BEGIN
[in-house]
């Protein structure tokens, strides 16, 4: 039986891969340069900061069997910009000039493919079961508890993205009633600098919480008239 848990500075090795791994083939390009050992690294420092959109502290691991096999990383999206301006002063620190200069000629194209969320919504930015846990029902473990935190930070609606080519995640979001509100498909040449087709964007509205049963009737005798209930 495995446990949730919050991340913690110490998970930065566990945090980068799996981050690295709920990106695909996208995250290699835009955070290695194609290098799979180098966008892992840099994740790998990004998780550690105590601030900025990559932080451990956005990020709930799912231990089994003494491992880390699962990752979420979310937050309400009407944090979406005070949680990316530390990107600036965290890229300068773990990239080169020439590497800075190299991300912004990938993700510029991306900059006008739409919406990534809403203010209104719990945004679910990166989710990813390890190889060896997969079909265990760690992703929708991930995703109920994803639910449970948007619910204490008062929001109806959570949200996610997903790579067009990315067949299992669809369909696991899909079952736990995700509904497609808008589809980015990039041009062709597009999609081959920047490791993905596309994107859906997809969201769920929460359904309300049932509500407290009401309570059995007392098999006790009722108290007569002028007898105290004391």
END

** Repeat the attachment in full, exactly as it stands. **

[in-house]
């Protein structure tokens, strides 16, 4: 039986891969340069900061069997910009000039493919079961508890993205009633600098919480008239 848990500075090795791994083939390009050992690294420092959109502290691991096999990383999206301006002063620190200069000629194209969320919504930015846990029902473990935190930070609606080519995640979001509100498909040449087709964007509205049963009737005798209930 495995446990949730919050991340913690110490998970930065566990945090980068799996981050690295709920990106695909996208995250290699835009955070290695194609290098799979180098966008892992840099994740790998990004998780550690105590601030900025990559932080451990956005990020709930799912231990089994003494491992880390699962990752979420979310937050309400009407944090979406005070949680990316530390990107600036965290890229300068773990990239080169020439590497800075190299991300912004990938993700510029991306900059006008739409919406990534809403203010209104719990945004679910990166989710990813390890190889060896997969079909265990760690992703929708991930995703109920994803639910449970948007619910204490008062929001109806959570949200996610997903790579067009990315067949299992669809369909696991899909079952736990995700509904497609808008589809980015990039041009062709597009999609081959920047490791993905596309994107859906997809969201769920929460359904309300049932509500407290009401309570059995007392098999006790009722108290007569002028007898105290004391």